A triangle is a metal bar percussion instrument of indefinite pitch made of steel that is bent into the shape of a triangle (hence the name), open at one corner, and produces a ringing sound when it is suspended on a string and struck with a metal or steel rod beater. There are many sizes and thicknesses of triangles
and the differences make sound pitch variances.
Triangles first became known in Europe during the 14th century and some were even trapezoidal in shape (and until about 1800 often had jingling rings strung on them).
During the 18th century, triangles were often used in Turkish Janissary (military) music and in orchestras. In the 19th century, triangles were utilized because of their unique sound.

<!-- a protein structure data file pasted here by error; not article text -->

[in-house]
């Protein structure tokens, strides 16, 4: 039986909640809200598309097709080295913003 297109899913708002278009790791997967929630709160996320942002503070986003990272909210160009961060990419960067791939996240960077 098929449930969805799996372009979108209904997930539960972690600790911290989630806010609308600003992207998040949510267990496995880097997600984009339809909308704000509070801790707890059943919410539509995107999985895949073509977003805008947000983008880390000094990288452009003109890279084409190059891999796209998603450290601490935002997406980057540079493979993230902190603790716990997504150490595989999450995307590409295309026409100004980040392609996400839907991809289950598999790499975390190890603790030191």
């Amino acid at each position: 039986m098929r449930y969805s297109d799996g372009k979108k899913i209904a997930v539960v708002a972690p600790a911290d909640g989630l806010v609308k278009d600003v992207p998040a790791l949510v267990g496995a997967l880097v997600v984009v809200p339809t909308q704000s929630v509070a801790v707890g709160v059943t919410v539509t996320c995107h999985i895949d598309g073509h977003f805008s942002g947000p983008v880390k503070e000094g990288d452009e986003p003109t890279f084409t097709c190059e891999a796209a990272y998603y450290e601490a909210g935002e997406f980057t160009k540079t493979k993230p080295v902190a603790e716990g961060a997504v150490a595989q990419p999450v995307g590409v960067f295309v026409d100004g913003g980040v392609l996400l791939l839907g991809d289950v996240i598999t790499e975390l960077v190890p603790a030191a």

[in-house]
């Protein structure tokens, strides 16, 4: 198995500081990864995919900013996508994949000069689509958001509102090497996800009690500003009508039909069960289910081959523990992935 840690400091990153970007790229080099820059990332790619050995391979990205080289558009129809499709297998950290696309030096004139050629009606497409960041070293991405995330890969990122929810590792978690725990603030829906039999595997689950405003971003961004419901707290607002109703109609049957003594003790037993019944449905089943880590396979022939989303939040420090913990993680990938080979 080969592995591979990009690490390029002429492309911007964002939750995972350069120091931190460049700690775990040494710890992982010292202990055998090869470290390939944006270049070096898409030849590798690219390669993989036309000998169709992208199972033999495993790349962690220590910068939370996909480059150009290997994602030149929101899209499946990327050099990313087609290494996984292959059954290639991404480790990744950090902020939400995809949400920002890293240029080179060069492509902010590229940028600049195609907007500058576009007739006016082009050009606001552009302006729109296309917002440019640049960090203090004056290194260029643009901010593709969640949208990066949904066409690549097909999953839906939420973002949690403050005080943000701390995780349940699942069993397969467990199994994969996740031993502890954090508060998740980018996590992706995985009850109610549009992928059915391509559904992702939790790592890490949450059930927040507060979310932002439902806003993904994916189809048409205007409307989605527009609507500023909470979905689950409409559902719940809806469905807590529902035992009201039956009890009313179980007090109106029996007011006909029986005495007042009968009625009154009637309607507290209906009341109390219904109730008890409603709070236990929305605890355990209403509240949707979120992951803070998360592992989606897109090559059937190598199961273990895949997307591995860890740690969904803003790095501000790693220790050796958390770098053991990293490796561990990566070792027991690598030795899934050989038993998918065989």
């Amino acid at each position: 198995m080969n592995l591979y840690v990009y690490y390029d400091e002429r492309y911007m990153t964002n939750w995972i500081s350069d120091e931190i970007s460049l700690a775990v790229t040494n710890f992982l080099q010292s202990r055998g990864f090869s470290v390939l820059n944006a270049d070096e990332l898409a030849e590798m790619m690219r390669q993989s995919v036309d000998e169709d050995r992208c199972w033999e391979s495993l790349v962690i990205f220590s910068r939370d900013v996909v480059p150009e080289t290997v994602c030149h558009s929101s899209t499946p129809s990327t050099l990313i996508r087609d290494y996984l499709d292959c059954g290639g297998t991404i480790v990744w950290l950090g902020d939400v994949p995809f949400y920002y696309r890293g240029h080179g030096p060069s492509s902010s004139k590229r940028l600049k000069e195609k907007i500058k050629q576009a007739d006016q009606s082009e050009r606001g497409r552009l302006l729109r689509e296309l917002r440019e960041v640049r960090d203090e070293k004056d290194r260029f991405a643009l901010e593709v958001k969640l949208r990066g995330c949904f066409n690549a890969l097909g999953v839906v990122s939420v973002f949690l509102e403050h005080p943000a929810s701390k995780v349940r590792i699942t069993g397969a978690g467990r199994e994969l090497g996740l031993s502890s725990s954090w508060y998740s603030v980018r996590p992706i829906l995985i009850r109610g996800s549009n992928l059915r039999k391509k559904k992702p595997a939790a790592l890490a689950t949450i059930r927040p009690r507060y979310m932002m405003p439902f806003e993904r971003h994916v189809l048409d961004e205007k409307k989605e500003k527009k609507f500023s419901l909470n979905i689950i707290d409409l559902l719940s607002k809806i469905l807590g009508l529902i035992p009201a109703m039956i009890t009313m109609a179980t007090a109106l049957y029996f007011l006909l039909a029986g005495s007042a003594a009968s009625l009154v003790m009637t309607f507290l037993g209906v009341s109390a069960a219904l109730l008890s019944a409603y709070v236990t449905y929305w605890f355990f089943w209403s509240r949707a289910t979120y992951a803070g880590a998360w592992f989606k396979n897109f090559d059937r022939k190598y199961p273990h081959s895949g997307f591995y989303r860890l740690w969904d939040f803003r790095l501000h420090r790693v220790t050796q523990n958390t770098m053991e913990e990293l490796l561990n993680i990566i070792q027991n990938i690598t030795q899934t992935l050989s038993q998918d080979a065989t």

The Hungarian composer Franz Liszt included a triangle solo
in his first piano concerto (1849), called the "Triangle" concerto.
Liszt Piano Concerto No.1:
Pianist: Martha Argerich
They are also standard rhythm instruments used in United States Acadian (Cajun) folk music.
La Danse de Mardi Gras
The Balfa Brothers
Traditional Cajun Music
Pieter Lastman: Orestes and Pylades Disputing at the Altar
(detail triangle player)
Vic Firth Percussion 101
How to Make Sounds With a Triangle
A Girl with a Marmoset in a Box, a Girl with a Triangle Sitting,
and a Boy with a Hurdy-Gurdy